There’s more than frigid weather and armed stalkers threatening a young couple in the tight and tense Swedish film “Red Dot” from director and co-writer Alain Darborg. Despite its familiar framing, “Red Dot” mixes ingredients from several genres to come up with its own unique flavor. It’s a run-for-your-life horror movie one minute and a gritty survival thriller the next. But when blended together the story has some heavy things to say about humanity and the world we live in.
The film is driven by two terrific lead performances. Nadja (Nanna Blondell) and David (Anastasios Soulis) are so in love when we first meet them. He has just graduated from engineering school and they’re about to move to Stockholm where she will finish medical school. But before they go David pops the big question and asks Nadja to marry him. She enthusiastically accepts and the two are ready to spend the rest of their lives together. “It all begins here“, David lovingly pledges.
Jump ahead eighteen months and things have changed. Now married in Stockholm, David has a great job but works long hours and does nothing but lounge when he’s home. A frustrated Nadja resents that she’s left with all the housework on top of her studies. She’s also hiding a secret from her husband that adds to her stress. After five tests to be certain Nadja has learned she is pregnant. Normally that’s exciting news, but considering the state of their marriage she’s terrified.
Realizing they desperately need to rekindle their fire, David surprises Nadja with a romantic weekend getaway to snowy Northern Sweden. There they can focus on each other, do a little skiing, and camp out under the beautiful Northern Lights. The trip starts by hitting a lot of familiar notes. For example this isn’t the first time we’ve seen city folks venturing into wilderness and having a run-in with some backwoods locals. For David and Nadja it begins with two creepy-acting brothers at a gas station. Then an uncomfortable encounter with oddballs at a lodge. But everything gets on track and after a fun day outdoors they retire to their tent underneath the famed aurora borealis.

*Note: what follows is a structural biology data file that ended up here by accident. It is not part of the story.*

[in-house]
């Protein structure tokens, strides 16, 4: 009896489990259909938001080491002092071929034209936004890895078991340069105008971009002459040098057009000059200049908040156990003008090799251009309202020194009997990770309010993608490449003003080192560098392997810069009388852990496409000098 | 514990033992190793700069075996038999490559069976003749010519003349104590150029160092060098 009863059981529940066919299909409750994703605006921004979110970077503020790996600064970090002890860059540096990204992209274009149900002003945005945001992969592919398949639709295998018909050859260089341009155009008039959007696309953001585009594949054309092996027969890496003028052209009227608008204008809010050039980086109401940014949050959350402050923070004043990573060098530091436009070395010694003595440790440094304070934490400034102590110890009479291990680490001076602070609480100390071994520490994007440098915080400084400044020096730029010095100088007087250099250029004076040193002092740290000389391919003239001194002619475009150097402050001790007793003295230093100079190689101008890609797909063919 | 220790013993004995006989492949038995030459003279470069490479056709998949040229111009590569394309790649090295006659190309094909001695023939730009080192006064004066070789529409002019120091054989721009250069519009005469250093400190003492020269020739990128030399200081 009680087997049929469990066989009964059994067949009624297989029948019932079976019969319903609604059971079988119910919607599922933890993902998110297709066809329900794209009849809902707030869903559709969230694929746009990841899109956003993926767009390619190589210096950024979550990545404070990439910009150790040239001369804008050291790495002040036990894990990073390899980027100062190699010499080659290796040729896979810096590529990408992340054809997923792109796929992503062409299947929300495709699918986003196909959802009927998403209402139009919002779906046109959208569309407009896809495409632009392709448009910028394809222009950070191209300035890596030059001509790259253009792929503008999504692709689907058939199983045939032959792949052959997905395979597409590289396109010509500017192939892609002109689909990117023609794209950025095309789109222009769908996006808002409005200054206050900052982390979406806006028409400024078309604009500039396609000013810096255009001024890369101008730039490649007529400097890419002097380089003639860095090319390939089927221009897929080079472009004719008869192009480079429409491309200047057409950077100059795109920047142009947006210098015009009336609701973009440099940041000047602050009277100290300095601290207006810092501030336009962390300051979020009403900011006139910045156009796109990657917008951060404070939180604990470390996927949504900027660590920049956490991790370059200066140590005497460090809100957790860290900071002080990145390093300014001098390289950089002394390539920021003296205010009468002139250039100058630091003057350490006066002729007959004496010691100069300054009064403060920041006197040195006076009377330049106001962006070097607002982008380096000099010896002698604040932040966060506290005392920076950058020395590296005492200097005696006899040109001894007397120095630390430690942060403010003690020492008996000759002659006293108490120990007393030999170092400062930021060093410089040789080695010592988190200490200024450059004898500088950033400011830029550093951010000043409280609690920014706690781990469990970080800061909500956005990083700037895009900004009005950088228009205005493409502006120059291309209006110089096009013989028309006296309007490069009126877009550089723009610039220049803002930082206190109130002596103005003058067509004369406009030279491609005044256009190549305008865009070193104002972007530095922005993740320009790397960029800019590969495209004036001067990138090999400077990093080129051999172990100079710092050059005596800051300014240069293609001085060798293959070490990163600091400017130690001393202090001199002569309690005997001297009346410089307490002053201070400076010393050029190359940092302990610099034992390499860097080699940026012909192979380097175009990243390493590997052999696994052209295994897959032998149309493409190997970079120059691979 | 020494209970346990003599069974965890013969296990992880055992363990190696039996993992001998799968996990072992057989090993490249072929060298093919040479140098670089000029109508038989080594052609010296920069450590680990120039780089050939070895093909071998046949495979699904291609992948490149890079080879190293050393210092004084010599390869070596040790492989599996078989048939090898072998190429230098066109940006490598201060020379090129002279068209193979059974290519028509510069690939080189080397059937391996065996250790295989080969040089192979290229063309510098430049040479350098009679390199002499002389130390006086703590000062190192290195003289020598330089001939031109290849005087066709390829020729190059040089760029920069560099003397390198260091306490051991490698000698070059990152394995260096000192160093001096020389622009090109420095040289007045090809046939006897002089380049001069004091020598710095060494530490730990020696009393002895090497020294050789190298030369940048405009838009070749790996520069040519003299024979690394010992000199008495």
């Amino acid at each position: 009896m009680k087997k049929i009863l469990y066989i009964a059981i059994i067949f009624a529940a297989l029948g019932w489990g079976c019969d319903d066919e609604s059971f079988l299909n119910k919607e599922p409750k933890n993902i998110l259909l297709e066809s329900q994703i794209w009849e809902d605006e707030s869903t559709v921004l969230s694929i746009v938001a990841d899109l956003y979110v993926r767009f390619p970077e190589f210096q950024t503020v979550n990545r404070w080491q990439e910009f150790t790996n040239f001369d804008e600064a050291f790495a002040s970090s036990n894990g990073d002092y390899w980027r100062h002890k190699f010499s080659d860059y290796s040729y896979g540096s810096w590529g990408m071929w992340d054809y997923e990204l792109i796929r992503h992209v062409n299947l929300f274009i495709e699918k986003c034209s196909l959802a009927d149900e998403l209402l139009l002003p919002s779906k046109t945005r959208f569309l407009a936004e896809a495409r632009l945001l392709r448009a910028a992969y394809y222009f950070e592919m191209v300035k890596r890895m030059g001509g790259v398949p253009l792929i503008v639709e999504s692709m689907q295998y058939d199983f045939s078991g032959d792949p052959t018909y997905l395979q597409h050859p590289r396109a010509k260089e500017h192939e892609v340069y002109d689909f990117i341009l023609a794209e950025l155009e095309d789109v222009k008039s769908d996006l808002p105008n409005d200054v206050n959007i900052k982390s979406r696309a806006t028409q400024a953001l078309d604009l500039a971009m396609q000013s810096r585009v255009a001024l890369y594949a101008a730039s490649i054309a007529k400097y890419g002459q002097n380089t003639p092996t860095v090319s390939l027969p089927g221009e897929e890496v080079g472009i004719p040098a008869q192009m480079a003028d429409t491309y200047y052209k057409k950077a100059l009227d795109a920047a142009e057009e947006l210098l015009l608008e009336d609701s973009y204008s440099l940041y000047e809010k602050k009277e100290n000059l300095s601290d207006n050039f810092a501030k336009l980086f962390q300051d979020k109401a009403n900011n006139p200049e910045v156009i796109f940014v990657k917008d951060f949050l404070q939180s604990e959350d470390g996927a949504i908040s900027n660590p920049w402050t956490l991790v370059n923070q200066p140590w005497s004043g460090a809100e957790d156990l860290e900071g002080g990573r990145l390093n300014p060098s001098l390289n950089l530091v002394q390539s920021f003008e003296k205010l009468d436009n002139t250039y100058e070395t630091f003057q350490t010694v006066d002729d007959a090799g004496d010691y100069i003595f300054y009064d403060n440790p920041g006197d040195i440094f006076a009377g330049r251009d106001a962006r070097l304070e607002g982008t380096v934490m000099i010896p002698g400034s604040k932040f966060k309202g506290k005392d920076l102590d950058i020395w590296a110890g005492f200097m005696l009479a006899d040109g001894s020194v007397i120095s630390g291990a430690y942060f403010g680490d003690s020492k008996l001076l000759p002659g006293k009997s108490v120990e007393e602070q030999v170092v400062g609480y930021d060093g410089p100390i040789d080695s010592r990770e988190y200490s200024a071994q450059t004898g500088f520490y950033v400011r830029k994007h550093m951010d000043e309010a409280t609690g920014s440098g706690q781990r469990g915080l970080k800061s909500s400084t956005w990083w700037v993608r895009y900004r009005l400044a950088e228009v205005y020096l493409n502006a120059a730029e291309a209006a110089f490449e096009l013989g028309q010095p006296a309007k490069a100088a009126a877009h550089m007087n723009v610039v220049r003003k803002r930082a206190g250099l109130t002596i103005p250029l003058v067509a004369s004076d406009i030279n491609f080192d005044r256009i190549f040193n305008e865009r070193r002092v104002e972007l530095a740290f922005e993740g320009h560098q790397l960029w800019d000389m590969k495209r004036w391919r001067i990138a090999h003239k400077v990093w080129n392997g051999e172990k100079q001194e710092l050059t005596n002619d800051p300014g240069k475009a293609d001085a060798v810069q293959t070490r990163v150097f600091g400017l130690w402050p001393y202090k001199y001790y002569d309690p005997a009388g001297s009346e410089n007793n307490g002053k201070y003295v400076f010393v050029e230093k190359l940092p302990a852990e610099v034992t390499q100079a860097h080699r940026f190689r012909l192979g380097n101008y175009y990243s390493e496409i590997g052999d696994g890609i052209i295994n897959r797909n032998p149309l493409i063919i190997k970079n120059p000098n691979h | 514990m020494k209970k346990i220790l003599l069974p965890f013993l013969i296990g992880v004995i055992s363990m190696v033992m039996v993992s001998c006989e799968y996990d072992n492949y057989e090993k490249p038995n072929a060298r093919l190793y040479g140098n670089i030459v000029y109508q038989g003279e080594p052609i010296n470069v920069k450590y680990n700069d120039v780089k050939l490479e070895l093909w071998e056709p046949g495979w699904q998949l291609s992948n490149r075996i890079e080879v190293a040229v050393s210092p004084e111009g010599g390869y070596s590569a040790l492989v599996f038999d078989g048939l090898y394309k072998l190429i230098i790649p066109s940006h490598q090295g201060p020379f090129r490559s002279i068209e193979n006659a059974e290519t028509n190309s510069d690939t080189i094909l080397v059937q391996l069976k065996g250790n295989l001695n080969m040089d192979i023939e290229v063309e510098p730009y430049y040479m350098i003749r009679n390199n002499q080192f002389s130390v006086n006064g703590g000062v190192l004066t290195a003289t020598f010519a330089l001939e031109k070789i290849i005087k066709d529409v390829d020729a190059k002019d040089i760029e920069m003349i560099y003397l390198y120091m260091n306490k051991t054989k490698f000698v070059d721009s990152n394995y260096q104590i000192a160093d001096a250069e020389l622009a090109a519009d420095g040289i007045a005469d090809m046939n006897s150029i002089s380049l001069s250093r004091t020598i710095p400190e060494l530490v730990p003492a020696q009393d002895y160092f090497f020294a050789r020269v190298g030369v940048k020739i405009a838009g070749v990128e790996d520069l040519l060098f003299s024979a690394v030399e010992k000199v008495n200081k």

Then their night is interrupted when a bright red laser dot (hence the title) appears on the canvas of their tent, moving around like a laser pointer. But as you can probably guess, it’s no laser pointer. Within minutes the two are indeed running for their lives into the ice-cold darkness with bullets zipping by their heads from a shooter they can’t see. At the same time this is where the movie’s survival elements really kick in with Darborg utilizing his snowy environment extremely well. There are a couple of times where the sensation of freezing from the cold is vivid and palpable.
As things play out the movie does struggle with an issue that many of these films do – questionable and head-scratching decisions. Yes, you can chalk some of it up to the anxiety of the moment and not thinking clearly. But more than once I caught myself asking things like “Why didn’t you grab the gun?” or yelling “Go back and get the snowmobile!”. But the story makes up for it with a twist-filled and slightly subversive final act that does some spirited things with the themes of making shallow judgements and running from your past.
By the end of “Red Dot” I found myself surprised by what it had become. What started as a familiar concept with a routine setup turned into something with a lot more meat on its bones. It fully embraces elements of its genre influences, but the film is built on some heady ideas that are brought together well in a visceral second half that completely throws out any notion of black and white; good or bad. It looks at an ugly side of humanity and what we as people are capable of doing. And of course it looks at the consequences for those actions which we too often fail to consider. “Red Dot” is now streaming on Netflix.
VERDICT- 3.5 STARS